Constitutional FAQ Answer #98
Q98. "The Constitution proscribes an 'enumeration' every ten years in a manner proscribed by law, but no more. Aside from telling how many persons in my household, the rest of the questions appear 'unconstitutional' and I shouldn't be required to answer them."
A. Article 1, Section 2, Clause 3 requires that the government conduct a census every ten years. This is an actual count of all the persons in the United States.
The census was fixed at April 1, 1980, and every ten years thereafter. This decennial census is to be a head-count. A mid-decennial census, taken in 1985 and every ten years thereafter, is to be taken, and sampling methods may be used. Only the decennial census is to be used in the apportionment of Representatives. (13 USC 141)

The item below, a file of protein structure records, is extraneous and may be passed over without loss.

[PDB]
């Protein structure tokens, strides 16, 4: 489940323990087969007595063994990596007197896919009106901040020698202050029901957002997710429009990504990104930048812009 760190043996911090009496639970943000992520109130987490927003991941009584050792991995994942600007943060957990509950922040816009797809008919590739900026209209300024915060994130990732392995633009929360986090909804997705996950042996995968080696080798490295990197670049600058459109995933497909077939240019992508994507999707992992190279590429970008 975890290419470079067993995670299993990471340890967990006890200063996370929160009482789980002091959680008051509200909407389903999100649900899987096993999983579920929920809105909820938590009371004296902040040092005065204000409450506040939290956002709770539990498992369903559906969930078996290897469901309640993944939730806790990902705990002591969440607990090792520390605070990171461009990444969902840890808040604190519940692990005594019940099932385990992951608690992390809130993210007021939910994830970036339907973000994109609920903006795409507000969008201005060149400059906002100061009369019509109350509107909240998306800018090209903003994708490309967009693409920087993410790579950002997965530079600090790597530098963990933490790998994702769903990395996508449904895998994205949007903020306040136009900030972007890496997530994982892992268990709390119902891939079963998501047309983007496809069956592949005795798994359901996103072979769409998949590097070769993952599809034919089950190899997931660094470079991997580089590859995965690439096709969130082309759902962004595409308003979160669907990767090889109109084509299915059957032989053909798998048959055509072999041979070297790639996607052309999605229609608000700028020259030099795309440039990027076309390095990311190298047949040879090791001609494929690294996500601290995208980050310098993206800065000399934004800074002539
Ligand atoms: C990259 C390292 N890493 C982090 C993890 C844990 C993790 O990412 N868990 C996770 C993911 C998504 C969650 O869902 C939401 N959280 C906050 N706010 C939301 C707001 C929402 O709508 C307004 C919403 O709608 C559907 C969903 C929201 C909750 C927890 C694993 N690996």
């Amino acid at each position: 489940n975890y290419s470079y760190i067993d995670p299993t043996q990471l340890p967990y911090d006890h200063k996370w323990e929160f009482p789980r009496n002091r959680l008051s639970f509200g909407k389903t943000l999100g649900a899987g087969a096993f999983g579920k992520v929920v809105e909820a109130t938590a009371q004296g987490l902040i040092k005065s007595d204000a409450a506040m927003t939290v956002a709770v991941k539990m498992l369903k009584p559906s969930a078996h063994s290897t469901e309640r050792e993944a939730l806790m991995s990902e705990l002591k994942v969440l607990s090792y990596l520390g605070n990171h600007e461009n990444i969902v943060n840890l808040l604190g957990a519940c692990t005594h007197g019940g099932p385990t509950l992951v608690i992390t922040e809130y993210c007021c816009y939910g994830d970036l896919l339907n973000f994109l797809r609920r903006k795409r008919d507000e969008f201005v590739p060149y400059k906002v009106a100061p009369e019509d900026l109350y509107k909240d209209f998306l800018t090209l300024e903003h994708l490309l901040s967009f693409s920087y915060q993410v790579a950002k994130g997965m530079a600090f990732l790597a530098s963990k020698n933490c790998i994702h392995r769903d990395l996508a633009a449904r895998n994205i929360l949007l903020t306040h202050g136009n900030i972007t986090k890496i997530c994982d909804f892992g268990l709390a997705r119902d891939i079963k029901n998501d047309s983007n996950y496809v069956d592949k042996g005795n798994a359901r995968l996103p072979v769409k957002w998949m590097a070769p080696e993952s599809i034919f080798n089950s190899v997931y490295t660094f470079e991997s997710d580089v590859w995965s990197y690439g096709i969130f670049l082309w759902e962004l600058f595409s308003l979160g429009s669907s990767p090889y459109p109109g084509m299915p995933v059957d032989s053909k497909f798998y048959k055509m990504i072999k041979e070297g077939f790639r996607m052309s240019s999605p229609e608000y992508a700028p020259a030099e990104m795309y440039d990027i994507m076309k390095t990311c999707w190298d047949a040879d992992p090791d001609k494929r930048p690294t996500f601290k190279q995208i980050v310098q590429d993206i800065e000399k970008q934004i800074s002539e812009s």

The questions have nothing directly to do with the Constitution. The government has the authority to ask the questions in line with its duty to conduct the census, as well as in line with its other powers. You are required, by law, to submit to the census (13 USC 221), and can be fined up to $100 for not answering any census question. Giving a willfully false answer is punishable up to $500. The law does not require you to disclose information about your religion.